HOUSTON — Exxon Mobil Corp., the world’s largest publicly traded oil company, reported income Thursday that shattered its own record for the biggest profit from operations by a U.S. corporation, earning $14.83 billion in the third quarter.
Yet numbers contained within the company’s most recent financial report revealed production numbers that continue to sag, and shares slipped 3 percent in midday trading.
The Irving, Texas-based company has reported unprecedented back-to-back quarters, the end of the most recent coinciding with a rapid plunge in crude prices. Benchmark oil prices fell another $2.91 to $64.59 Thursday on the New York Mercantile Exchange, about 56 percent off record highs in July.
Exxon said net income jumped nearly 58 percent to $2.86 a share in the July-September period. That compares with $9.41 billion, or $1.70 a share, a year ago.
The previous record for U.S. corporate profit was set in the last quarter, when Exxon Mobil earned $11.68 billion.
Revenue rose 35 percent to $137.7 billion.
On average, analysts expected the company to earn $2.39 per share in the latest quarter on revenue of $131.4 billion.
Exxon Mobil’s results got a boost of $1.62 billion in the most-recent quarter from the sale of a natural gas transportation business in Germany. It also took a special, after-tax charge of $170 million for a punitive damages award related to the 1989 Exxon Valdez oil spill.
Excluding those items, third-quarter earnings amounted to $13.38 billion — nearly 15 percent above its previous profit record from the second quarter.
As expected, Exxon Mobil reaped massive earnings from its exploration and production, or upstream, arm, where net income rose 48 percent to $9.35 billion. Higher oil and natural gas prices propelled results, even though production was down from the third quarter a year ago.
Oil producers are coming off a quarter during which crude prices reached an all-time high of $147.27 — and their profits have reflected it.
Royal Dutch Shell PLC, Europe’s largest oil company, said Thursday its third-quarter net profit jumped 22 percent from a year ago, also despite falling production.
Crude prices have tumbled from summer highs, and the global economic malaise has raised questions about energy demand at least into 2009.
Some companies, especially smaller producers, are scaling back spending on new exploration and production projects because of the uncertainty, though analysts say that its less likely to happen at the well-heeled giants like Exxon Mobil.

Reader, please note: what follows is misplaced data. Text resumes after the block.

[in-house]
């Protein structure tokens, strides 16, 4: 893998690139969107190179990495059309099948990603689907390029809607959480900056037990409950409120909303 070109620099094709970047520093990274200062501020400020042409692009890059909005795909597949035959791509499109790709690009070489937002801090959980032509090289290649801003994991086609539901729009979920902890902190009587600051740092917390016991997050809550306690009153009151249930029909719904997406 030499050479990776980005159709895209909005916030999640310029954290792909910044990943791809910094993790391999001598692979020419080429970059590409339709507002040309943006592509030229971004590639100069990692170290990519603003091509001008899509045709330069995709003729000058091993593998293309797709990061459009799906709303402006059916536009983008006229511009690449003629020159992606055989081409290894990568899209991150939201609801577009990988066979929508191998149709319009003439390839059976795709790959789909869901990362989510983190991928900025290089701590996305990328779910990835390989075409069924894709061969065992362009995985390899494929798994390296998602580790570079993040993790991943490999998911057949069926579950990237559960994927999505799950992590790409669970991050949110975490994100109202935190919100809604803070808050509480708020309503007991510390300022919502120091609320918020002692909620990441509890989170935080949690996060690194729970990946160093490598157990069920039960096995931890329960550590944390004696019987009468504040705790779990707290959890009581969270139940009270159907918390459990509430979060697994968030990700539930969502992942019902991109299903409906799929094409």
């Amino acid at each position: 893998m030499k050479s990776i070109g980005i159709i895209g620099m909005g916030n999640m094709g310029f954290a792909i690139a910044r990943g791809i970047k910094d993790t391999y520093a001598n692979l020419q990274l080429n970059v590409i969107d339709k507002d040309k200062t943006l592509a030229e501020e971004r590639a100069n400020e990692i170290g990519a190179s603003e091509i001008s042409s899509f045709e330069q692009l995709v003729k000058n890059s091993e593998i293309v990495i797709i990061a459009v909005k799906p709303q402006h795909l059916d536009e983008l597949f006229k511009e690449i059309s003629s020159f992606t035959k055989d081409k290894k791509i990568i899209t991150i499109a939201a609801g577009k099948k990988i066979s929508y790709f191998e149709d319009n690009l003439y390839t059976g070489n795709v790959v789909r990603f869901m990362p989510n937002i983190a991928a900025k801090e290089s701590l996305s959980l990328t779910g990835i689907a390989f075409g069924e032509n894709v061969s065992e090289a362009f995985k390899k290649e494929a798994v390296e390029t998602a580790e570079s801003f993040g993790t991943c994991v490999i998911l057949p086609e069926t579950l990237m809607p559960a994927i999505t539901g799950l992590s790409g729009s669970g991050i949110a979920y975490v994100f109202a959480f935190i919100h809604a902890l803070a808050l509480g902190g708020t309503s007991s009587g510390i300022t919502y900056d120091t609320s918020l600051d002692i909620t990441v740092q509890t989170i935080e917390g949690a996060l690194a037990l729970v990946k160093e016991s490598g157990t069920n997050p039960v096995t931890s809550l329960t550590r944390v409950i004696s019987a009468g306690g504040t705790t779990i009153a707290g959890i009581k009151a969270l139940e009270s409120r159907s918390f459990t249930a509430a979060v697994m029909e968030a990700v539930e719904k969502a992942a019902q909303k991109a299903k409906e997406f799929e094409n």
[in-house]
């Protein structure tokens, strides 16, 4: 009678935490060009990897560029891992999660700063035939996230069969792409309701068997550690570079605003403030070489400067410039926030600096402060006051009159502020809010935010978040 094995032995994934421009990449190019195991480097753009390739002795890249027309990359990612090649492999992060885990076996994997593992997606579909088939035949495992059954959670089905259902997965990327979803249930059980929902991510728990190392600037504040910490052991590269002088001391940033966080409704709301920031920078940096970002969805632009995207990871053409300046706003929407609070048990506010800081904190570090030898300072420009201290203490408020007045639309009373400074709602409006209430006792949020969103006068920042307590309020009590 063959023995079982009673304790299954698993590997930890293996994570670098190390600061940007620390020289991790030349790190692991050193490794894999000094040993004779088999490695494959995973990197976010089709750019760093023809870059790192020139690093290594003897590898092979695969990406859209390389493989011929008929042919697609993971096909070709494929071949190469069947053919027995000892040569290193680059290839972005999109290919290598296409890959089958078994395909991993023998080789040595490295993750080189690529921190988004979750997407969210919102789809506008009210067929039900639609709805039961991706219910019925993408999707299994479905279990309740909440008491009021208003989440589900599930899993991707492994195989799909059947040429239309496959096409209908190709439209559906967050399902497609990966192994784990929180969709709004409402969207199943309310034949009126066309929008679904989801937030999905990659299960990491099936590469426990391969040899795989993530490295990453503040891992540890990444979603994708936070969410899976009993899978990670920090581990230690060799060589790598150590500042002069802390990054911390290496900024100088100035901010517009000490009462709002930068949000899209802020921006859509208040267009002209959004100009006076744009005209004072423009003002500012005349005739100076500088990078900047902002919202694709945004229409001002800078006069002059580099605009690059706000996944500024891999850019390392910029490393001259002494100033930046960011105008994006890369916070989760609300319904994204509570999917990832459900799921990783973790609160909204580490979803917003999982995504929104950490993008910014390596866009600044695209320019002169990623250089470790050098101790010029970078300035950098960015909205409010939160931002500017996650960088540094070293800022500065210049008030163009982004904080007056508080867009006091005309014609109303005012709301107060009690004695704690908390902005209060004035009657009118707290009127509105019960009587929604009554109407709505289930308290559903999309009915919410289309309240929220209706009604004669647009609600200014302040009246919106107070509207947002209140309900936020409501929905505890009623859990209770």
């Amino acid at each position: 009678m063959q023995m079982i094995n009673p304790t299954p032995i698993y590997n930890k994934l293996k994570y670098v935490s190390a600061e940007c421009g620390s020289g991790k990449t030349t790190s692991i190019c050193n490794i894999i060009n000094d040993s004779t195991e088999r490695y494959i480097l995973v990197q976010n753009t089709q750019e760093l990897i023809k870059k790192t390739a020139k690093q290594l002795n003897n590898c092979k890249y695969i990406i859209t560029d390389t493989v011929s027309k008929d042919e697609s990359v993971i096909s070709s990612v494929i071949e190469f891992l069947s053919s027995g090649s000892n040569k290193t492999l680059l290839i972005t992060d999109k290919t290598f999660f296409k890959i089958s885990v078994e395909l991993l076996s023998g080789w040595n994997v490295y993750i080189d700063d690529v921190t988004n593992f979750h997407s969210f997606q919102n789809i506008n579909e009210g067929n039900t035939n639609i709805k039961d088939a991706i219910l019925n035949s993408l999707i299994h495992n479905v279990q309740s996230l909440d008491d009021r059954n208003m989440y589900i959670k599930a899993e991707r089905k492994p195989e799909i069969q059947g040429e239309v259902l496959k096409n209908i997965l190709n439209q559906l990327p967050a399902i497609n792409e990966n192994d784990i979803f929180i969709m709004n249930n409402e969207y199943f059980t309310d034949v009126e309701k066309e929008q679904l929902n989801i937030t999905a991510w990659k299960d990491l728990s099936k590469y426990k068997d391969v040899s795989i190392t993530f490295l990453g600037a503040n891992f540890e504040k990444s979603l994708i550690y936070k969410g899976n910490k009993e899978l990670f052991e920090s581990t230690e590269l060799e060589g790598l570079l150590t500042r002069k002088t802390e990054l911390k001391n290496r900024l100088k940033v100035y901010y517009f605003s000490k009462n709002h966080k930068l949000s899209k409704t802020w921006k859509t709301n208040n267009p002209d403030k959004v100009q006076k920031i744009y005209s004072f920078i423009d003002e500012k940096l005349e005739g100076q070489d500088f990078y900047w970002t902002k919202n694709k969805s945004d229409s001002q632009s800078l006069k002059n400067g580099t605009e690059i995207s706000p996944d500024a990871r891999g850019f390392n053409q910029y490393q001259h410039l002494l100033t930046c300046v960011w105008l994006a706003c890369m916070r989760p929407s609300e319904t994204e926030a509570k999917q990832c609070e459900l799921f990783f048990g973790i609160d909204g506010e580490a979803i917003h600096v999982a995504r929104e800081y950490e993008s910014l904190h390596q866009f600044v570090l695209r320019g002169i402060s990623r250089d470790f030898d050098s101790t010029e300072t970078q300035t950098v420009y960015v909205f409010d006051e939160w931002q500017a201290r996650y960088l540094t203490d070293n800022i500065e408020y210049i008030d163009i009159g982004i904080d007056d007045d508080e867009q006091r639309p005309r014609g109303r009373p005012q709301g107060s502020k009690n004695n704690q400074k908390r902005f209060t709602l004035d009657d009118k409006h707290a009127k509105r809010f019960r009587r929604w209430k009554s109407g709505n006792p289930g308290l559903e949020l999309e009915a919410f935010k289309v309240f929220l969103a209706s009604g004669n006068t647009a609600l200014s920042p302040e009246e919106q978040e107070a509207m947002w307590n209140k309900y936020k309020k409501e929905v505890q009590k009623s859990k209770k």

“Our integrated business portfolio, strong operational performance and financial discipline continued to allow us to capture the benefits of the commodity price environment,” Exxon Mobil investor relations chief David Rosenthal said on a call with analysts. “Despite recent volatility in the financial, commodity and credit markets, the fundamentals of Exxon Mobil’s business remain strong.”
A not-so-bright note was Exxon’s output, which once again was below year-ago levels.
The company, which produces 3 percent of the world’s oil, said production on an oil-equivalent basis was down 8 percent from a year ago — a concern given it generates more than two-thirds of its earnings from oil and gas production.
Exxon cited disruptions caused by hurricanes Gustav and Ike, production-sharing contracts and increased maintenance activity. It said damage repairs and lower volumes from the storms is expected to reduce fourth-quarter earnings by about $500 million.
Earnings at Exxon Mobil’s refining and marketing unit were $3.01 billion, up 50 percent from a year ago. Exxon saw margins improve on refined products, largely because of the drop in crude as the quarter progressed.
The company said it expects to spend about $25 billion on capital projects this year — the lower end of previous guidance of $25 billion to $30 billion.
Exxon Mobil said it bought 109 million shares of its common stock in the quarter at a cost of $8.7 billion. Roughly $8 billion of that amount was dedicated to reducing the number of shares outstanding; the balance was used to offset shares issued as part of the company’s benefit plans.
Setting U.S. profit records has become commonplace for the oil giant.
In fact, if one-time gains like bankruptcy settlements and spinoffs are stripped away from other companies, Exxon Mobil owns the record for the top 10 most-profitable quarters for a U.S. company, as well as the largest annual profit.
United Airlines’ UAL Corp. reported first-quarter profit of $22.9 billion in 2006, but that reflected a bankruptcy settlement, not true profit. The airline would have posted a $306 million loss if those gains were stripped out.
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